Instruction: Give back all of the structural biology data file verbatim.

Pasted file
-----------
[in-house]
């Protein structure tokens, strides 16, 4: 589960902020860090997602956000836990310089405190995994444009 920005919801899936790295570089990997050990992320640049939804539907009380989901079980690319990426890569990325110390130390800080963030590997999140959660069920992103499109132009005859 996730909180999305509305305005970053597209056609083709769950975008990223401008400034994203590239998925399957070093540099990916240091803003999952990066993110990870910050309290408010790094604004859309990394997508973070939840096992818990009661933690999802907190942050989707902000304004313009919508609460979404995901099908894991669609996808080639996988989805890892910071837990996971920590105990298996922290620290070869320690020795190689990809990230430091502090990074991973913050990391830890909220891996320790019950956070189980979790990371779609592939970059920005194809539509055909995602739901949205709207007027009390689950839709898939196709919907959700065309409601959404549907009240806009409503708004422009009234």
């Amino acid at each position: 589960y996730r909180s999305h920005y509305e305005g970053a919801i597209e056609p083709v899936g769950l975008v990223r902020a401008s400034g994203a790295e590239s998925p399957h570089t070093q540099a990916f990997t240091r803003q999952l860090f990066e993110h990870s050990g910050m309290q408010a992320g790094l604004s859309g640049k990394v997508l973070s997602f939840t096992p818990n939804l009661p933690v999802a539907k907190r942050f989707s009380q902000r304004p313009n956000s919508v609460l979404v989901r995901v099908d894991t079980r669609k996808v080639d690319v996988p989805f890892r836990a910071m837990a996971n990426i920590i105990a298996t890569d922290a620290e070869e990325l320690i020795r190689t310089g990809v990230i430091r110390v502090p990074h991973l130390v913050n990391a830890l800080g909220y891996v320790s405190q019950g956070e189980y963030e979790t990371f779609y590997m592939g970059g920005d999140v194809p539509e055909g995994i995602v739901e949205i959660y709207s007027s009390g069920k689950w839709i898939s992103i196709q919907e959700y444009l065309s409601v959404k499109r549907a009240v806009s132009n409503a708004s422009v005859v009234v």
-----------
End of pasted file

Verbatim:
[in-house]
């Protein structure tokens, strides 16, 4: 589960902020860090997602956000836990310089405190995994444009 920005919801899936790295570089990997050990992320640049939804539907009380989901079980690319990426890569990325110390130390800080963030590997999140959660069920992103499109132009005859 996730909180999305509305305005970053597209056609083709769950975008990223401008400034994203590239998925399957070093540099990916240091803003999952990066993110990870910050309290408010790094604004859309990394997508973070939840096992818990009661933690999802907190942050989707902000304004313009919508609460979404995901099908894991669609996808080639996988989805890892910071837990996971920590105990298996922290620290070869320690020795190689990809990230430091502090990074991973913050990391830890909220891996320790019950956070189980979790990371779609592939970059920005194809539509055909995602739901949205709207007027009390689950839709898939196709919907959700065309409601959404549907009240806009409503708004422009009234």
């Amino acid at each position: 589960y996730r909180s999305h920005y509305e305005g970053a919801i597209e056609p083709v899936g769950l975008v990223r902020a401008s400034g994203a790295e590239s998925p399957h570089t070093q540099a990916f990997t240091r803003q999952l860090f990066e993110h990870s050990g910050m309290q408010a992320g790094l604004s859309g640049k990394v997508l973070s997602f939840t096992p818990n939804l009661p933690v999802a539907k907190r942050f989707s009380q902000r304004p313009n956000s919508v609460l979404v989901r995901v099908d894991t079980r669609k996808v080639d690319v996988p989805f890892r836990a910071m837990a996971n990426i920590i105990a298996t890569d922290a620290e070869e990325l320690i020795r190689t310089g990809v990230i430091r110390v502090p990074h991973l130390v913050n990391a830890l800080g909220y891996v320790s405190q019950g956070e189980y963030e979790t990371f779609y590997m592939g970059g920005d999140v194809p539509e055909g995994i995602v739901e949205i959660y709207s007027s009390g069920k689950w839709i898939s992103i196709q919907e959700y444009l065309s409601v959404k499109r549907a009240v806009s132009n409503a708004s422009v005859v009234v």